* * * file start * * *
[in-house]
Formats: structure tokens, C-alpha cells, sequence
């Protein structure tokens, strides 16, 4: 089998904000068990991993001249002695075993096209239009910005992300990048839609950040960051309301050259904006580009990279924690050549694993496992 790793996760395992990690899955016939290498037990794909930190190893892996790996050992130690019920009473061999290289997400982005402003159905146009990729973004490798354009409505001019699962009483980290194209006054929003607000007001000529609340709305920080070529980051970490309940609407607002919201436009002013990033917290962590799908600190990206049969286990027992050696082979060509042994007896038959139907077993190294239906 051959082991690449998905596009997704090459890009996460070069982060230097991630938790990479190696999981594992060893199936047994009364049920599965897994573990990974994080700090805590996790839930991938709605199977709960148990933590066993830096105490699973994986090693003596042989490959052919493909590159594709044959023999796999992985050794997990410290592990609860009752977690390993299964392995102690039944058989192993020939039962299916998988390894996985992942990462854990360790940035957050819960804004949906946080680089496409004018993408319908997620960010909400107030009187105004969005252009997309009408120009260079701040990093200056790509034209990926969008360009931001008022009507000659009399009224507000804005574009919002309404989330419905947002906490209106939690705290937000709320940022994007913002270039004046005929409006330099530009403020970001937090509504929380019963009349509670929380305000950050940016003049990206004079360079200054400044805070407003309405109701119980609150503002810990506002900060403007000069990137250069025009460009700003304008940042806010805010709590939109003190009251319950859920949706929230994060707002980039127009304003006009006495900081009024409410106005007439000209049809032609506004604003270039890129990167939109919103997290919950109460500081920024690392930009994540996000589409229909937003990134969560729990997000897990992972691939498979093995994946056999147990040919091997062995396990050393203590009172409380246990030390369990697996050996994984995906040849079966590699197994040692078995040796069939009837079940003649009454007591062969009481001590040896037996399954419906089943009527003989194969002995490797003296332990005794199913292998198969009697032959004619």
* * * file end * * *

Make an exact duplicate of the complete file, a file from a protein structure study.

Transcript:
[in-house]
Formats: structure tokens, C-alpha cells, sequence
């Protein structure tokens, strides 16, 4: 089998904000068990991993001249002695075993096209239009910005992300990048839609950040960051309301050259904006580009990279924690050549694993496992 790793996760395992990690899955016939290498037990794909930190190893892996790996050992130690019920009473061999290289997400982005402003159905146009990729973004490798354009409505001019699962009483980290194209006054929003607000007001000529609340709305920080070529980051970490309940609407607002919201436009002013990033917290962590799908600190990206049969286990027992050696082979060509042994007896038959139907077993190294239906 051959082991690449998905596009997704090459890009996460070069982060230097991630938790990479190696999981594992060893199936047994009364049920599965897994573990990974994080700090805590996790839930991938709605199977709960148990933590066993830096105490699973994986090693003596042989490959052919493909590159594709044959023999796999992985050794997990410290592990609860009752977690390993299964392995102690039944058989192993020939039962299916998988390894996985992942990462854990360790940035957050819960804004949906946080680089496409004018993408319908997620960010909400107030009187105004969005252009997309009408120009260079701040990093200056790509034209990926969008360009931001008022009507000659009399009224507000804005574009919002309404989330419905947002906490209106939690705290937000709320940022994007913002270039004046005929409006330099530009403020970001937090509504929380019963009349509670929380305000950050940016003049990206004079360079200054400044805070407003309405109701119980609150503002810990506002900060403007000069990137250069025009460009700003304008940042806010805010709590939109003190009251319950859920949706929230994060707002980039127009304003006009006495900081009024409410106005007439000209049809032609506004604003270039890129990167939109919103997290919950109460500081920024690392930009994540996000589409229909937003990134969560729990997000897990992972691939498979093995994946056999147990040919091997062995396990050393203590009172409380246990030390369990697996050996994984995906040849079966590699197994040692078995040796069939009837079940003649009454007591062969009481001590040896037996399954419906089943009527003989194969002995490797003296332990005794199913292998198969009697032959004619």